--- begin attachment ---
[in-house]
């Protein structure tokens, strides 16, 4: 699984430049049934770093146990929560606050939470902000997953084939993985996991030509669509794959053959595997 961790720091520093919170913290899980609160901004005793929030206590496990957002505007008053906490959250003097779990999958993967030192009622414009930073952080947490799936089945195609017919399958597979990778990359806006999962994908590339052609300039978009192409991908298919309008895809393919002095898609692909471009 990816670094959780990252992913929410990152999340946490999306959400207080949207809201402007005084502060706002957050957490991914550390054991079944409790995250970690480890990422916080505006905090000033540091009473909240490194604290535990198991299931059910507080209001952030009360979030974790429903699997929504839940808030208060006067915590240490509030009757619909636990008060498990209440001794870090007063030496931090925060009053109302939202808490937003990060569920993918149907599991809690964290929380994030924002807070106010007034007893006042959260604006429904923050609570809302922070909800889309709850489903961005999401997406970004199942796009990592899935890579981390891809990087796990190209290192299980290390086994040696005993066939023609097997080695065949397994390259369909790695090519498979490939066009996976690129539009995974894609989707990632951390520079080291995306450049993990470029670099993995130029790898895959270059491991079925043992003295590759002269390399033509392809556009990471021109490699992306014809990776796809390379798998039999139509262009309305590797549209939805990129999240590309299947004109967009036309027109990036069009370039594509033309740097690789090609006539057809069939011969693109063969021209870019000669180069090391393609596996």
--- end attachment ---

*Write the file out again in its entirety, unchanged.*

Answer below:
[in-house]
């Protein structure tokens, strides 16, 4: 699984430049049934770093146990929560606050939470902000997953084939993985996991030509669509794959053959595997 961790720091520093919170913290899980609160901004005793929030206590496990957002505007008053906490959250003097779990999958993967030192009622414009930073952080947490799936089945195609017919399958597979990778990359806006999962994908590339052609300039978009192409991908298919309008895809393919002095898609692909471009 990816670094959780990252992913929410990152999340946490999306959400207080949207809201402007005084502060706002957050957490991914550390054991079944409790995250970690480890990422916080505006905090000033540091009473909240490194604290535990198991299931059910507080209001952030009360979030974790429903699997929504839940808030208060006067915590240490509030009757619909636990008060498990209440001794870090007063030496931090925060009053109302939202808490937003990060569920993918149907599991809690964290929380994030924002807070106010007034007893006042959260604006429904923050609570809302922070909800889309709850489903961005999401997406970004199942796009990592899935890579981390891809990087796990190209290192299980290390086994040696005993066939023609097997080695065949397994390259369909790695090519498979490939066009996976690129539009995974894609989707990632951390520079080291995306450049993990470029670099993995130029790898895959270059491991079925043992003295590759002269390399033509392809556009990471021109490699992306014809990776796809390379798998039999139509262009309305590797549209939805990129999240590309299947004109967009036309027109990036069009370039594509033309740097690789090609006539057809069939011969693109063969021209870019000669180069090391393609596996």